Byron Scott says he wants to coach again, should have played his veterans even more

Los Angeles Lakers head coach Byron Scott watches the action against the Oklahoma City Thunder during the first half of an NBA basketball game in Oklahoma City, Saturday, Dec. 19, 2015. (AP Photo/J Pat Carter)
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Deposed Lakers’ coach Byron Scott did a media tour on Thursday — radio interviews up and down the dial, plus speaking to some members of the Los Angeles media.

It was a tour d’ force of all the things that had Lakers’ fans shaking their heads all season long. Take this quote given to Mark Medina of the Los Angeles Daily News.

“If I knew this was coming, I would have played Lou [Williams], Brandon [Bass] and guys like that a whole lot more,” Scott said, referring to his veterans in an interview with this newspaper. “They gave me the best chance to win.”

He didn’t know his job was in danger? That would make one.

Scott was asked to do two contradictory things as Lakers coach: Put Kobe Bryant in the spotlight his final couple seasons while also developing the Lakers’ young talent. That was never going to lead to many wins — and Lakers’ brass understood that.

However, if your team is one of the two worst defensive teams in the league in consecutive years, that’s also not all about the roster. That’s about not getting buy-in from the players and effort to play whatever system he put in place. These Lakers teams didn’t hustle for Scott.

Scott admitted he was old school, but told Rich Eisen on the Rich Eisen Show (hat tip Eye on Basketball) that so is Gregg Popovich, and he’s doing just fine. Which shows a lack of understanding of the nuance with which Popovich works. Unlike the coach with a touch for praise at the right time in San Antonio, Scott’s old-school, tough-love ways turned off the young Lakers — it wasn’t just having them come off the bench, it was what was seen by the young players as a lack of communication as to why. A lack of coaching them up.

But Scott took credit on ESPN’s “The Jump” for the improved play and development of D'Angelo Russell and Julius Randle last season. He said he needed to rein in Russell’s ego and get him to be professional, and he said his plan “worked.” Whether Russell’s development happened because of or in spite of Scott depends on who you ask, but the young potential star’s relationship with his coach was not good. That’s one thing Luke Walton was brought in to change.

Scott said multiple times over the course of the day he wants to coach again. His last two jobs — Cleveland post LeBron and with the Lakers — were about developing young talent and none of those five teams finished better than 12 games under .500. I’d say that would damage future job prospects, but this is the NBA so who knows. He may get another chance in a few years.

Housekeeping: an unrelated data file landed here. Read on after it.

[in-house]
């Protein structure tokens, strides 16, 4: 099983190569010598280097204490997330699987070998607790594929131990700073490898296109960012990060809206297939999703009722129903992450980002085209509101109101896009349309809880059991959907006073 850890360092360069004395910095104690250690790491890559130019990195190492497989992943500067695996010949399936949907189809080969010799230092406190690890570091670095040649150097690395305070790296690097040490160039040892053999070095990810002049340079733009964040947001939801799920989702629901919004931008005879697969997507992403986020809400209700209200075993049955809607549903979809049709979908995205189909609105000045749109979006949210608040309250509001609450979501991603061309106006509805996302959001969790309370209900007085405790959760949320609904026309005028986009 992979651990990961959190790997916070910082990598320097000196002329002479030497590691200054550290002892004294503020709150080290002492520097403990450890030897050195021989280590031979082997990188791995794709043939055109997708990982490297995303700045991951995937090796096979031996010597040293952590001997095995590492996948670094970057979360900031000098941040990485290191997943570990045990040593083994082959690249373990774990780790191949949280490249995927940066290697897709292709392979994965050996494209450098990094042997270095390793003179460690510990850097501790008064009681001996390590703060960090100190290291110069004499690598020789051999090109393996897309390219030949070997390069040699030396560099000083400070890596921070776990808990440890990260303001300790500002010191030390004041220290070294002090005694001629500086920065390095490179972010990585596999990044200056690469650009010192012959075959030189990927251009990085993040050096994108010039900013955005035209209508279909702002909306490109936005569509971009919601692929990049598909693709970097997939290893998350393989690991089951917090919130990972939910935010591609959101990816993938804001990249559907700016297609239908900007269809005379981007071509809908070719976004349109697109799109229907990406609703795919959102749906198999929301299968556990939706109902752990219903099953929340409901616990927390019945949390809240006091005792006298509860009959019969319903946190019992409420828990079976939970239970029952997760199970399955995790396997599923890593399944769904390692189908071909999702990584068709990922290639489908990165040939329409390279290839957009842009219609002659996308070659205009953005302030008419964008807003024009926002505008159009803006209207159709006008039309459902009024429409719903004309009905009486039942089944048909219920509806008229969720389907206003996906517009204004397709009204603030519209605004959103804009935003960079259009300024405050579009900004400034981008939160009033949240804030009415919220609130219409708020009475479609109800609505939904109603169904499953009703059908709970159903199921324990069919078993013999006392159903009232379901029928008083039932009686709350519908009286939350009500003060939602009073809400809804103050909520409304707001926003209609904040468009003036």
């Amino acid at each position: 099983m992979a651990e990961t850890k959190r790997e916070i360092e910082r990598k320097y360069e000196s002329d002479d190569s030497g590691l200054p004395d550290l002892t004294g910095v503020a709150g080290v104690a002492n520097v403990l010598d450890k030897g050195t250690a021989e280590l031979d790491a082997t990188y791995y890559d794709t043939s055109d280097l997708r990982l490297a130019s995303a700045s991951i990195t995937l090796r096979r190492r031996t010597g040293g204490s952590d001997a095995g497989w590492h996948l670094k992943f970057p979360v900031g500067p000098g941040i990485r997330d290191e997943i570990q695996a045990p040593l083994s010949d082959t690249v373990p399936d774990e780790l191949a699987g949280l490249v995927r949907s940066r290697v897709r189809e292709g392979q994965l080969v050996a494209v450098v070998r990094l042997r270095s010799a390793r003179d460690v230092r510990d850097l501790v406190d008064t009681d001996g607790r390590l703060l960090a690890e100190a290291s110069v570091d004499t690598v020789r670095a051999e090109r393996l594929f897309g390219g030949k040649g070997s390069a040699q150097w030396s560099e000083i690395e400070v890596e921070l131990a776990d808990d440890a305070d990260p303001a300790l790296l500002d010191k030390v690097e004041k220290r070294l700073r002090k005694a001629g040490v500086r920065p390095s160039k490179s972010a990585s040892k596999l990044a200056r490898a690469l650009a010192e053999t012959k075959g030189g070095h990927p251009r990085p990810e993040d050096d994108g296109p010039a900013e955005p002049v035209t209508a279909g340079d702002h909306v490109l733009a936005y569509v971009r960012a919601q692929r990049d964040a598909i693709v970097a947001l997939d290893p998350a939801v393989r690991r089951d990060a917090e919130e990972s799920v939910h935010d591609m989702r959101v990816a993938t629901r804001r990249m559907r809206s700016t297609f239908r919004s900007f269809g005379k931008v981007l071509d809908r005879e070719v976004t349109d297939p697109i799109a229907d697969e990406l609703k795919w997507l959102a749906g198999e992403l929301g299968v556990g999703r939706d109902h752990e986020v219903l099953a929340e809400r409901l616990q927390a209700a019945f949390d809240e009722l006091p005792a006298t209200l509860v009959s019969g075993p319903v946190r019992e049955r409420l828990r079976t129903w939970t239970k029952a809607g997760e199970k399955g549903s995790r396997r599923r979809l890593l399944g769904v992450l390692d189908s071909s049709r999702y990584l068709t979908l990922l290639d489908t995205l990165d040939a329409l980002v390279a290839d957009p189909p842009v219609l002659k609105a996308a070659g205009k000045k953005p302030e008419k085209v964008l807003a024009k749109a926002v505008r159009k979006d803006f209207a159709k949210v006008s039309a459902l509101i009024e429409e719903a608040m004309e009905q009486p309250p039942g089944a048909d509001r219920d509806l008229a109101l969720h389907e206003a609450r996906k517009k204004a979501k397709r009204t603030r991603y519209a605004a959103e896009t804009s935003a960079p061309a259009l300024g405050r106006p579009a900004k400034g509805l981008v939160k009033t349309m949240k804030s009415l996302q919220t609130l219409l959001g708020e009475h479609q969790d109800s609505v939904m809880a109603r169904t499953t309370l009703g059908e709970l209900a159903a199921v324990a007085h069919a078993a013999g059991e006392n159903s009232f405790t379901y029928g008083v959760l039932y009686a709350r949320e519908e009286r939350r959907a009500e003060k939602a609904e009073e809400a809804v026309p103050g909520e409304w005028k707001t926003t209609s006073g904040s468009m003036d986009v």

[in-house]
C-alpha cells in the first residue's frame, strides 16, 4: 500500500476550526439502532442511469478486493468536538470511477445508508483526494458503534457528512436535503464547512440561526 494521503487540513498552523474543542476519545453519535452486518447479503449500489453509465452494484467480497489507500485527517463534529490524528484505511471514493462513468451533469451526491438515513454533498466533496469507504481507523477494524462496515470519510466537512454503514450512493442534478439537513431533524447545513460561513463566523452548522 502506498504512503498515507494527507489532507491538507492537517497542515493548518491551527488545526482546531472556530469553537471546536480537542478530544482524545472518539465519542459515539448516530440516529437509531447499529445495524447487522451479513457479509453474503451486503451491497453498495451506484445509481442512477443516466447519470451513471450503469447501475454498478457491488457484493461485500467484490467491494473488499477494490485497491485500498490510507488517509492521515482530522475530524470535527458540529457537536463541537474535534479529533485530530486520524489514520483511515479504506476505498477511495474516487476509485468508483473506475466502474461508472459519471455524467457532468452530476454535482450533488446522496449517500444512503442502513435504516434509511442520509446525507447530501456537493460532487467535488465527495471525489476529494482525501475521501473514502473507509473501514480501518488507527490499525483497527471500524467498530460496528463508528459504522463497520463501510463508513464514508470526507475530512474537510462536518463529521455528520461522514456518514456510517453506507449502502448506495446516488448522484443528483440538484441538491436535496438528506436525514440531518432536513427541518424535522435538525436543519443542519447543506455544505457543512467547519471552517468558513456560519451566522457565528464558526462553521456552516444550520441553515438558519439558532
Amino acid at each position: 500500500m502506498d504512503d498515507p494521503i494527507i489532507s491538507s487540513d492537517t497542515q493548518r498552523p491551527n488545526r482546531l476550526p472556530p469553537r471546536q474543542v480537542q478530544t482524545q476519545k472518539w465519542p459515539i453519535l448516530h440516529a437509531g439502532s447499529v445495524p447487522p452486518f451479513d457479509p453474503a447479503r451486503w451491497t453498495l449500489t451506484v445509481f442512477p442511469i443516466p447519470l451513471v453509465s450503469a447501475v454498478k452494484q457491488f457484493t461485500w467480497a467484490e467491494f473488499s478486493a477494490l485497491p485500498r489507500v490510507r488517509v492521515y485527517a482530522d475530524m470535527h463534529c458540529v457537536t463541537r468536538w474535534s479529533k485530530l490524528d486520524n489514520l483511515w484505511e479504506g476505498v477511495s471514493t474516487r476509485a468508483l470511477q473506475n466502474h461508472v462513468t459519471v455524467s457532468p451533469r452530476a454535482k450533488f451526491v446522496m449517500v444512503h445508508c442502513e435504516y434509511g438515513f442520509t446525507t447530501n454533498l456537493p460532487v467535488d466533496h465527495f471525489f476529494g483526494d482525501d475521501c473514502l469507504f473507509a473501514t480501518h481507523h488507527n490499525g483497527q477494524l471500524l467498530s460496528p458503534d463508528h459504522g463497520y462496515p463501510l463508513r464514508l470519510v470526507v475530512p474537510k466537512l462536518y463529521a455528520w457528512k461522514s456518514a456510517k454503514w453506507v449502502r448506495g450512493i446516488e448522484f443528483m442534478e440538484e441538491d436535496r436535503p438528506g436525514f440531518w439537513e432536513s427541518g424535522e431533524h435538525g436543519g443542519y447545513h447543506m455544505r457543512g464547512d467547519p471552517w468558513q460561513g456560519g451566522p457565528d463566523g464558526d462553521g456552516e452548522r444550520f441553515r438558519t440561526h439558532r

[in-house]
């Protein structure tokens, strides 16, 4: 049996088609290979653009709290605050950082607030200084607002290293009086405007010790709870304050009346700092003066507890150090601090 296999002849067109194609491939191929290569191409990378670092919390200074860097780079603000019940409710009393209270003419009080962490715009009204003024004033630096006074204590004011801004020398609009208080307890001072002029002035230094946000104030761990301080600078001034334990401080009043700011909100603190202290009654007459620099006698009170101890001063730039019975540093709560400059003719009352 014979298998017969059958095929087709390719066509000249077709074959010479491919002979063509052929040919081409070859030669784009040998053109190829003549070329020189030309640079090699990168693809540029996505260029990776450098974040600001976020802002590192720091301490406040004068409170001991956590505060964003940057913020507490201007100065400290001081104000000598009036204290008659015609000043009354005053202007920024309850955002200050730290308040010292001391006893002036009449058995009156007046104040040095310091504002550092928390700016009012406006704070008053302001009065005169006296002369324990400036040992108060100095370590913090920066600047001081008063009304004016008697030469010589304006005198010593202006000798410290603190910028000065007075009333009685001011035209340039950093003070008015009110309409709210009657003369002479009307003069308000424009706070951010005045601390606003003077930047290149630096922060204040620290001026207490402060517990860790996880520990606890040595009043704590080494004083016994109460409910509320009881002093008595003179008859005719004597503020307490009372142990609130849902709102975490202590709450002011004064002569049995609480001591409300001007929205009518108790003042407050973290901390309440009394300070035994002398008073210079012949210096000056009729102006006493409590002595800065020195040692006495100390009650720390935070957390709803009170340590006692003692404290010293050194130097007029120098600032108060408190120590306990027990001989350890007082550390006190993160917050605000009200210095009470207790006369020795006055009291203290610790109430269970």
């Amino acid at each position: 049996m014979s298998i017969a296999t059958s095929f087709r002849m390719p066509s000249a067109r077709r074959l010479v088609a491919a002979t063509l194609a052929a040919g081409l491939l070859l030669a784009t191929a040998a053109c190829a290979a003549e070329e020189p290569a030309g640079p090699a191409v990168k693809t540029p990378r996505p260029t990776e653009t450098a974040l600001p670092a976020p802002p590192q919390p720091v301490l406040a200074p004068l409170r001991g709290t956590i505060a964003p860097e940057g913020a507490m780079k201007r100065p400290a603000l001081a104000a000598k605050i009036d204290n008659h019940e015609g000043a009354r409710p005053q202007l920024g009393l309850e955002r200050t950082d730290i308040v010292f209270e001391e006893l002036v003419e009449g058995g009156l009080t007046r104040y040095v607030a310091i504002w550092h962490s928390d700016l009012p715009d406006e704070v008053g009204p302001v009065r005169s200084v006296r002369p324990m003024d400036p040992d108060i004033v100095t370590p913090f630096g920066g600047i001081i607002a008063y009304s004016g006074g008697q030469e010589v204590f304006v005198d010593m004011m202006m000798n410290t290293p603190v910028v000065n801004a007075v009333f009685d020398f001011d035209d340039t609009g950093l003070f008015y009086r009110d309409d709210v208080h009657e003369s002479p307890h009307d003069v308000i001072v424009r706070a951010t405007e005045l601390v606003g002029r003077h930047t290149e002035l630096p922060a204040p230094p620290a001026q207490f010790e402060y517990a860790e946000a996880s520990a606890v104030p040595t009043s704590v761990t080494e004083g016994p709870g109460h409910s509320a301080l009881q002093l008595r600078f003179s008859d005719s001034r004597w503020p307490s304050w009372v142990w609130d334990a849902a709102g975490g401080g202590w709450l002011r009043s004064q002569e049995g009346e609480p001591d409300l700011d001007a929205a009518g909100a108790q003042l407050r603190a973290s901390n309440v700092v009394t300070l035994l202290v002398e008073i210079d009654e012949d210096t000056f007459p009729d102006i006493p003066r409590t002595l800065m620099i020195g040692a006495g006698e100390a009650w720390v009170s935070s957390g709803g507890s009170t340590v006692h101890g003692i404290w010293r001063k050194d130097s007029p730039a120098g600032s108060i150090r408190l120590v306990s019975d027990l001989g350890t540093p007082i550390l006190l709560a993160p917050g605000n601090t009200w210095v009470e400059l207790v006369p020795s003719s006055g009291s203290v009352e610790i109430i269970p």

Erik Spoelstra starts to lose it on Luol Deng inbounds attempt (VIDEO)

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There were just 20.7 seconds left in overtime and the Miami Heat were down six — they needed a quick bucket.

Luol Deng was inbounding the ball near halfcourt and was looking for a way to get the ball deep down by the basket for a quick bucket — he seemed willing to take a risk rather than make the safe play to a wide open Josh Richardson in the backcourt.

After a couple of seconds of watching this, Heat coach Erik Spoelstra almost loses it on Deng, and the pass goes to Richardson. Enjoy the video.

Toronto hung on and won the game, evening the series at 1-1 headed back to Miami.

How crazy will summer free agent market be? How about reported $50 million for Festus Ezeli.

Golden State Warriors center Festus Ezeli, left, reacts after a dunk past Chicago Bulls center Joakim Noah (13) during the second half of an NBA basketball game Friday, Nov. 20, 2015, in Oakland, Calif. The Warriors won 106-94. (AP Photo/Tony Avelar)
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Festus Ezeli averaged 7 points and 5.6 rebounds a game in just under 17 minutes a night in the 46 games he played last season, having missed time to have he knee scoped (he missed the entire 2013-14 season with surgery on that same knee). He’s averaged less than nine minutes per game in the playoffs, but played a key role defending the paint in the Warriors Game 2 win against the Trail Blazers.

What does that make him worth as a restricted free agent this summer?

Likely three years, $50 million a source told Sean Deveney of the Sporting News.